This post originally appeared in our official GLXP blog. The reason that we call it 'NASCAR rocketry' is because of the fact that there will be what we affectionately call 'tank tattoos' on the fuel tanks of our test rockets, landers, and rovers.
Shouting over a 100 dB engine
Paying for the GLXP shot is a tough. The budget ranges that we have seen for the GLXP so far have been between $10 million on the very low side to over $100 million on the high side. Our own is in the $50 million range. How do you come up with that amount though? We talked in general about that already in our second blog post and then touched on the contracts that we are getting paid to build rockets for the Nanosat Launcher Challenge. This post is going to touch on the sponsorship aspect of how we are going to pay for our GLXP entry.
We have gotten a lot of questions about our sponsorships since they are so large in value and a few more than what the average team has been able to come up with. We thought we'd share some bits that would help those seeking to participate in challenges in the future as well as highlight just how serious we are about this endeavor.
It is not really about needs. It is about fit.
A common mistake is for individuals and teams to seek out sponsors that would get their team what they need or want. The teams are really focused on the bits that get them to the moon. This is understandable, but it is a mistake. The reason that they have this view is because they see sponsorships as gifts to the teams to and not what they really are. Sponsorships are NOT gifts: they are business transactions.
When approaching a sponsor, a team needs to keep in mind that they are going in to get something, but they have to ALSO be going in to give something. Sometimes that something is advertising space on their rover or lander or on the rocket they are riding. That's a nontrivial item for exchange. However, it needs to be worth it for the company being approached. By being Team Phoenicia's sponsor, we always ask ourselves, will this company benefit? Will promoting the company be enough for them?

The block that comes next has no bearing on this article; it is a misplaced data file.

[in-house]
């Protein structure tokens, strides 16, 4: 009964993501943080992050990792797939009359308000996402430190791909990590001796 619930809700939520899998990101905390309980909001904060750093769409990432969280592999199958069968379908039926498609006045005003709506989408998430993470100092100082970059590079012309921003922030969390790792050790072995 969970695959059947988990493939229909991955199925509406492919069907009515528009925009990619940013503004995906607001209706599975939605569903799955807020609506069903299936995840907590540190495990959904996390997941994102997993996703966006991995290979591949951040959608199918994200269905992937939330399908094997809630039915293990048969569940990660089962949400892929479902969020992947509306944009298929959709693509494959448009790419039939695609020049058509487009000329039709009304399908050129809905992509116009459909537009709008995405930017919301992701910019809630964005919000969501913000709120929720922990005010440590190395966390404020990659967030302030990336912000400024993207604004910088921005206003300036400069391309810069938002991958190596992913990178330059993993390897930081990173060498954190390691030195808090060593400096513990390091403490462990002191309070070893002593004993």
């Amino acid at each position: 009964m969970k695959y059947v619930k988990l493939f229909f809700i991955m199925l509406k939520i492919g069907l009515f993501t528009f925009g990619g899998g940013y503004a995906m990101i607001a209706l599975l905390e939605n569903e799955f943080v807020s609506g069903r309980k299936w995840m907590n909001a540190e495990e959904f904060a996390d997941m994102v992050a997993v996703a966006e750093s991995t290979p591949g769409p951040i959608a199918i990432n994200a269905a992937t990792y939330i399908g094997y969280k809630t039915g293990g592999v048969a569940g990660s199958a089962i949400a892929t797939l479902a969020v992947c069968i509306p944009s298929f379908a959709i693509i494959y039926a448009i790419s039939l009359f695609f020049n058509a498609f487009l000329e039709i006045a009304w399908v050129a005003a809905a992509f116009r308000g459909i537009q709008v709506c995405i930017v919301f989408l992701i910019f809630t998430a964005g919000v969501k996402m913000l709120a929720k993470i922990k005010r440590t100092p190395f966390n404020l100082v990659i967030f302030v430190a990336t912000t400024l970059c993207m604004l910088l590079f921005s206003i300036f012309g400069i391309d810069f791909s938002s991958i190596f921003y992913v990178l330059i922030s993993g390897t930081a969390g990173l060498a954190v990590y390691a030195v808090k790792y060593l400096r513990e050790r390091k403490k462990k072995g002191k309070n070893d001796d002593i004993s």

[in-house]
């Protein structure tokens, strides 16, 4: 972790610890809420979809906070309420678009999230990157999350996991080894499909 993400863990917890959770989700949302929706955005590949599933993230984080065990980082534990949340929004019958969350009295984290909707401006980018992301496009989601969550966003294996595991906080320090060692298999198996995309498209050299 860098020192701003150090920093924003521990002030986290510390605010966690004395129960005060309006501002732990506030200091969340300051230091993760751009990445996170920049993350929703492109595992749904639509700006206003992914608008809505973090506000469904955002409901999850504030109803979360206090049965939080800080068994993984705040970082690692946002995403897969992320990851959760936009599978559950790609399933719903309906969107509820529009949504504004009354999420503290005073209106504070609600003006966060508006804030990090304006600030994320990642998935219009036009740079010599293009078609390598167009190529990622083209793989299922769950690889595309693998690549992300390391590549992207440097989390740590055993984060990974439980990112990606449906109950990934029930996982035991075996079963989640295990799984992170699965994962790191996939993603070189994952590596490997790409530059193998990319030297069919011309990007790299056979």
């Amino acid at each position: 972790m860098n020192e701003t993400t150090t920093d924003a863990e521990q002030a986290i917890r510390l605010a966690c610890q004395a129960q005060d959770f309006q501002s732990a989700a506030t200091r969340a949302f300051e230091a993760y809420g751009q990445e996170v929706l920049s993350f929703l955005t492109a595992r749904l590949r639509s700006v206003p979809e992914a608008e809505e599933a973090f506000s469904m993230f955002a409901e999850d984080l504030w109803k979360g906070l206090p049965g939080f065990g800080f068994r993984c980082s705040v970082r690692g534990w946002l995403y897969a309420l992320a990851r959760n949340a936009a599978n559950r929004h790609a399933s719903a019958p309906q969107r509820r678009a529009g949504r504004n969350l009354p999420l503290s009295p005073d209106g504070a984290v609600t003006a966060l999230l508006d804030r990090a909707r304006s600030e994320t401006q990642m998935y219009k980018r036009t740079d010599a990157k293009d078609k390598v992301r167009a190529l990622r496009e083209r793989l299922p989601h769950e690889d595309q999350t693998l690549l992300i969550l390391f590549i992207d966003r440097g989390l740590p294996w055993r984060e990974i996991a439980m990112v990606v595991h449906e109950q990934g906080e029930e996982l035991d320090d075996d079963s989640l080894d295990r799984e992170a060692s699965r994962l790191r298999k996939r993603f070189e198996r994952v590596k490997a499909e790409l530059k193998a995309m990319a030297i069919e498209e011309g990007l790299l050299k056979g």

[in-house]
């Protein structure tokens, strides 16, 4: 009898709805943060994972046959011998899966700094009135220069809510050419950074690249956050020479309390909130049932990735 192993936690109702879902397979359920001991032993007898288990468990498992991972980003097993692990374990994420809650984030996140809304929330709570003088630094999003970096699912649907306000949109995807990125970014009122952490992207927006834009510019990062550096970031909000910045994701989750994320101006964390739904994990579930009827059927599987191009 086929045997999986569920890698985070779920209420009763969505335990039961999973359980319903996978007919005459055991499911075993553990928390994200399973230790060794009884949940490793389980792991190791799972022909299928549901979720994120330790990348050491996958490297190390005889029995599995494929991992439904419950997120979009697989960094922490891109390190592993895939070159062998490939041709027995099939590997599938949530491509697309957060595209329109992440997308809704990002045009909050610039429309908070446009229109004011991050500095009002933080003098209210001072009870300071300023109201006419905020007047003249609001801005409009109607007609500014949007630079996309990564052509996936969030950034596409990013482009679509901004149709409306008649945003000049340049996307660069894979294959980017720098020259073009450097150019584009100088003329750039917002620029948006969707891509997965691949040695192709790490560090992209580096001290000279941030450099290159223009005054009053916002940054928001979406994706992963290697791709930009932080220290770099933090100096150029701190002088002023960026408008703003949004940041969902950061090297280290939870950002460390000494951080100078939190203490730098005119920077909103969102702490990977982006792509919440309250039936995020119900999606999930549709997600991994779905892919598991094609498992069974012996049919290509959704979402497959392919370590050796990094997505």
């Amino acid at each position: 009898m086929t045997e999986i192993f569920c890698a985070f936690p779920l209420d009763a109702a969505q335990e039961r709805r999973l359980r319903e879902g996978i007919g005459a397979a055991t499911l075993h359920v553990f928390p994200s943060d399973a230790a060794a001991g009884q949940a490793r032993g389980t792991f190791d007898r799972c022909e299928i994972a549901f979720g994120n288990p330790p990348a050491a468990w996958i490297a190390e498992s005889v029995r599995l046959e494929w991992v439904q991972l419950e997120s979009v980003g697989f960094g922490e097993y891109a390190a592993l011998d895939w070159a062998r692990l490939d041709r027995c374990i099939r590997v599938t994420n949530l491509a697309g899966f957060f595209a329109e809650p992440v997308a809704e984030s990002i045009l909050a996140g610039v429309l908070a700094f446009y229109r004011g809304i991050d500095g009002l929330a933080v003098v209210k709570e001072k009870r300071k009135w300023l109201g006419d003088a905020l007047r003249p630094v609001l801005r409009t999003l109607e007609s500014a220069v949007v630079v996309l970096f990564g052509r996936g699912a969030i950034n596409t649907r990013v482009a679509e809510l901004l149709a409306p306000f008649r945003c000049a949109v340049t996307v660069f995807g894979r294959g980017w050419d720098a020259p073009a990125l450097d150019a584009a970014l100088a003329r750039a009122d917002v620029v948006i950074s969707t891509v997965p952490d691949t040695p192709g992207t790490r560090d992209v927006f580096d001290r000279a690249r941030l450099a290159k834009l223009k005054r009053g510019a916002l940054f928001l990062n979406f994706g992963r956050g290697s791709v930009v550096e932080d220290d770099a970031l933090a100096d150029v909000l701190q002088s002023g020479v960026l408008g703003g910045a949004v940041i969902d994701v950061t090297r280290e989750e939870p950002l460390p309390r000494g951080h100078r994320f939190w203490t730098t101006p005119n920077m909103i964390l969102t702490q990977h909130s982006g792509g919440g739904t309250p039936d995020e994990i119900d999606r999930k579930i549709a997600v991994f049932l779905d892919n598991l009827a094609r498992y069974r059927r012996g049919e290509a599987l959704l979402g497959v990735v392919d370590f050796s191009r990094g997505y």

For some companies, they derive more than enough benefit from just getting their name out there or being seen in a positive light by the demographic that is paying attention to the GLXP. However, for several others, it is not. Not even close. For those, the teams need to present something more, a deeper vision, more payoff than merely advertising. Why would a major launch provider want to sponsor a team? What would they get out of it? It's a nontrivial cost to and for them, so....
That when the team has to step up with their own give back. The team has to have that one thing that the sponsor really wants or could use or could leverage for their own advantage. If a team doesn't have that, they are not going to land that sponsor.
The team's needs and the team's offerings need to fit the sponsor that they are approaching.
If at first you don't succeed
One of the most humbling aspects of the GLXP has not been the challenges on the technical side of getting our lander/rover combo to the lunar surface. It has been getting the project funded. From the outset we knew we needed sponsors. Therefore, we went out to get them. It was most definitely humbling.